These Brazilians are about to surf in a very unlikely place: the Amazon River.  During full and new moons, a huge tide surges in from the Atlantic Ocean and reverses the flow of the mighty river, creating an enormous wave.

Called the “pororoca,” this nearly endless wave is an example of a tidal bore.  The strongest tidal bores occur on the biannual equinoxes in September and March when the sun, moon and earth align, bringing the tides to their highest peak. Surfers flock to Brazil to ride one of the longest waves in the world, but they must be careful to dodge trees and even jungle animals that are caught up in the rushing water.

As the moon orbits the earth, gravity pulls the Earth’s oceans towards it creating tides and making our planet a little less round — more like the shape of a rugby ball instead of a sphere. At the same time, the pull slows down the earth’s rotation making each day just a tiny bit longer.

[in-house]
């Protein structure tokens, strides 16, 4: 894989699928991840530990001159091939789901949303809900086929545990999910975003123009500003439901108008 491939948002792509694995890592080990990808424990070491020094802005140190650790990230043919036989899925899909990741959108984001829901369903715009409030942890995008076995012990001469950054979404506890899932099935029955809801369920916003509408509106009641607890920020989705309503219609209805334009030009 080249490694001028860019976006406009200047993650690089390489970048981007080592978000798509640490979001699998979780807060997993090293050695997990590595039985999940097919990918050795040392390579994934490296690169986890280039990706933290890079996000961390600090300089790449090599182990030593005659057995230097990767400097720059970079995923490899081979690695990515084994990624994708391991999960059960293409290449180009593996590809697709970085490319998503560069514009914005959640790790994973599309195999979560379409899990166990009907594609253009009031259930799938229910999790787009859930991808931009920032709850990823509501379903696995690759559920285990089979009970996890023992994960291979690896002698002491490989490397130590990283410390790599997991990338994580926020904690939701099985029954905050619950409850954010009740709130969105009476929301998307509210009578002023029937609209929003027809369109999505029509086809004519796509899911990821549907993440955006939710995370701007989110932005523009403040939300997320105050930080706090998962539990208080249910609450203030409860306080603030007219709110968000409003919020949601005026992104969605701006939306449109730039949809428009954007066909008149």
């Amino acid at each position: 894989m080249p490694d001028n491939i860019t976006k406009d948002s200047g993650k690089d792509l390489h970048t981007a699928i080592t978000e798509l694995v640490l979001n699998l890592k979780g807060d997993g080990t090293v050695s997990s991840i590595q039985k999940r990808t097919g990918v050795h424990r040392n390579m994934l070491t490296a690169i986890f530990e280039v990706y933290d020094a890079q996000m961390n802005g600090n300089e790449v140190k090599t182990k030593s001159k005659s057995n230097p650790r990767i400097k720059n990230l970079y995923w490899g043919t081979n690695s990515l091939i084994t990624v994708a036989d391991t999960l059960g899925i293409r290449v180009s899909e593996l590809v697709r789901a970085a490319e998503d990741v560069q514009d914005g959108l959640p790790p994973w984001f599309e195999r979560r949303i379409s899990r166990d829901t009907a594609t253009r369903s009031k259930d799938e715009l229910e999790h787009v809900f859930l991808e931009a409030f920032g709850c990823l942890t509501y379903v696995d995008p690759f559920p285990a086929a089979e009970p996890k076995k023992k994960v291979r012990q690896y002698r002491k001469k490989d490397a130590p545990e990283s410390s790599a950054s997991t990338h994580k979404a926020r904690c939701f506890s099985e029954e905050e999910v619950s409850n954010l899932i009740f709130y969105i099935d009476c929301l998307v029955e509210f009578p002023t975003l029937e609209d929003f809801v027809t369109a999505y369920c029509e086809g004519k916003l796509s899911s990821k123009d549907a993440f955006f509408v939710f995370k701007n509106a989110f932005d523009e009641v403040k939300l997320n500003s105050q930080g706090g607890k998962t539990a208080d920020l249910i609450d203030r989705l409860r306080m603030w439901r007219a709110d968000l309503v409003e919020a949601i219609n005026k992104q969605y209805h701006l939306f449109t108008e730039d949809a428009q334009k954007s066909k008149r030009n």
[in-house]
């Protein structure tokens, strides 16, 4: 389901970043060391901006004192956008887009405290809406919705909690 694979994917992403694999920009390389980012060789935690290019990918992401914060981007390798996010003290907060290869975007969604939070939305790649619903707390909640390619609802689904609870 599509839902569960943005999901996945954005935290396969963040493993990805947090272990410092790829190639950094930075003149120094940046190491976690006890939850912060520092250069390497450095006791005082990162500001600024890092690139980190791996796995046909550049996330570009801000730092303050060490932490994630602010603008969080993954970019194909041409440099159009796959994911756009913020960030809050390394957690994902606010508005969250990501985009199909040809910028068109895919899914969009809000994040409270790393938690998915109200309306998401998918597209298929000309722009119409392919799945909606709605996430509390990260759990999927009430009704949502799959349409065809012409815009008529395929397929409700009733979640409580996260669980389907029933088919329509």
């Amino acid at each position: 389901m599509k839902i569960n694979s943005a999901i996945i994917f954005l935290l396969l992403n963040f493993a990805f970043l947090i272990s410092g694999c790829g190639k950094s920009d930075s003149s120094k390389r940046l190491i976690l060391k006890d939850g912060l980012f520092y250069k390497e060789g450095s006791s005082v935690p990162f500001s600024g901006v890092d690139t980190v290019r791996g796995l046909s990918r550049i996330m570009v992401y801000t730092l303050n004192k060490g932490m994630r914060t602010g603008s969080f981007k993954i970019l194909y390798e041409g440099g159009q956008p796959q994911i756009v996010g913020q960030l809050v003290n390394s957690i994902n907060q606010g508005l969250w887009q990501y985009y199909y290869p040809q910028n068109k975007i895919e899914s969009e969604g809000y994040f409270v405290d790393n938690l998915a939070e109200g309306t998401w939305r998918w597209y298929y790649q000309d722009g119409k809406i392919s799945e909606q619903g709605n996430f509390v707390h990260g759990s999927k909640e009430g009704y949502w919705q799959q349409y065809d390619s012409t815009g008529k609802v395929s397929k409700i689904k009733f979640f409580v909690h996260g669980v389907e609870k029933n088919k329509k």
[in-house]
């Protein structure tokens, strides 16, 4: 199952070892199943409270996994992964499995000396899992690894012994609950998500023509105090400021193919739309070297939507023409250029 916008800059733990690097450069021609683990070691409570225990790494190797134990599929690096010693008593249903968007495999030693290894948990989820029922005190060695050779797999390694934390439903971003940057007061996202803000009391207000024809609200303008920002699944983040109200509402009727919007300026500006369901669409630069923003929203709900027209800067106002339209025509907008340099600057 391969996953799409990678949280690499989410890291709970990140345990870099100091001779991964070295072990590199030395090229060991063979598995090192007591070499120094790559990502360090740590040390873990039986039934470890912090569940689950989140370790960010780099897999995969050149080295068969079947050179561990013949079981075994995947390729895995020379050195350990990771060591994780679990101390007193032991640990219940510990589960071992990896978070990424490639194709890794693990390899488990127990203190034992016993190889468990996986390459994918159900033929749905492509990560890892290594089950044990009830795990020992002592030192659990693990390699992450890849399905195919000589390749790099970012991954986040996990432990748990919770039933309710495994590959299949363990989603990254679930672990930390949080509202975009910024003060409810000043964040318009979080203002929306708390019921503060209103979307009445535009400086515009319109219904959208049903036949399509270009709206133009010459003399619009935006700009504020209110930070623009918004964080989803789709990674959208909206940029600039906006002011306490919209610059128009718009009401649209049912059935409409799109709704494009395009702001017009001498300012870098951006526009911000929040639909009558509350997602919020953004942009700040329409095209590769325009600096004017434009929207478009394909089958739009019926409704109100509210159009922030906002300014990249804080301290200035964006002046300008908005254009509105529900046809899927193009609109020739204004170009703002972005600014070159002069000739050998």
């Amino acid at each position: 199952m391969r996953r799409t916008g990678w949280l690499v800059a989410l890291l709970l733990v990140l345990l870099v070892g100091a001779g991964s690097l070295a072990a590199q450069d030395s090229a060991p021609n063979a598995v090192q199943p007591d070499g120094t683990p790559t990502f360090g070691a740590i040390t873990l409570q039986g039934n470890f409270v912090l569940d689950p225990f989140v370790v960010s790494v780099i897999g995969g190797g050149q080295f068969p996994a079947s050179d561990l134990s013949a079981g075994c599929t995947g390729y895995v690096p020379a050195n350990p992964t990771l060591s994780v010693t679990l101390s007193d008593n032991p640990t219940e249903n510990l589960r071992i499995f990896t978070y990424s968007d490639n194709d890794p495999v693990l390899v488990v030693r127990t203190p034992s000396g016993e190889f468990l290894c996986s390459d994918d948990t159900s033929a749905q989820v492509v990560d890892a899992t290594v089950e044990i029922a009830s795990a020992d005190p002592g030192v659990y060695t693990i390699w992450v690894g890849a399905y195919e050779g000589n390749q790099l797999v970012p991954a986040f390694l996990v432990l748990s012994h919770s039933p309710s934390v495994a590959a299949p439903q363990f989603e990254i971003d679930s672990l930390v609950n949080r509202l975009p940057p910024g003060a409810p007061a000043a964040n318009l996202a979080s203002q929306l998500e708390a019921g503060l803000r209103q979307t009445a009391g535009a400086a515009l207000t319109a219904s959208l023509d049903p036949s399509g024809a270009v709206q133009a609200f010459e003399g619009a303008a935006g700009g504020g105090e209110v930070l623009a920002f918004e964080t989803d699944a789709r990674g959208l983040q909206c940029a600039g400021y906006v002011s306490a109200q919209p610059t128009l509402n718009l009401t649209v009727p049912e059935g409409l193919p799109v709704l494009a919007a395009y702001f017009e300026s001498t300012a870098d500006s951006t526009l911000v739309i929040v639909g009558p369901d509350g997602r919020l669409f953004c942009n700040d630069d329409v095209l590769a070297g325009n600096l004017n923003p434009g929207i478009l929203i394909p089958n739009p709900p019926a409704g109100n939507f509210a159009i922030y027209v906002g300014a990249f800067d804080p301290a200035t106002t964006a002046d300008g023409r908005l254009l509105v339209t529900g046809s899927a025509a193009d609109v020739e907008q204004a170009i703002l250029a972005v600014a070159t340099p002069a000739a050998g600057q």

MORE:
Scientists Measure How Dramatically Our Earth Changes In A Single Day
Every day on earth the world’s plants grow 300 million tonnes, the same as an oak tree 3.5 km high

Watch the full story above. For more about the geological processes that affect our planet watch A Day in the Life of Earth on the Nature of Things.

The Wild Canadian Year

Wild Canadian Year


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From CBC Kids

The Nature of Thingies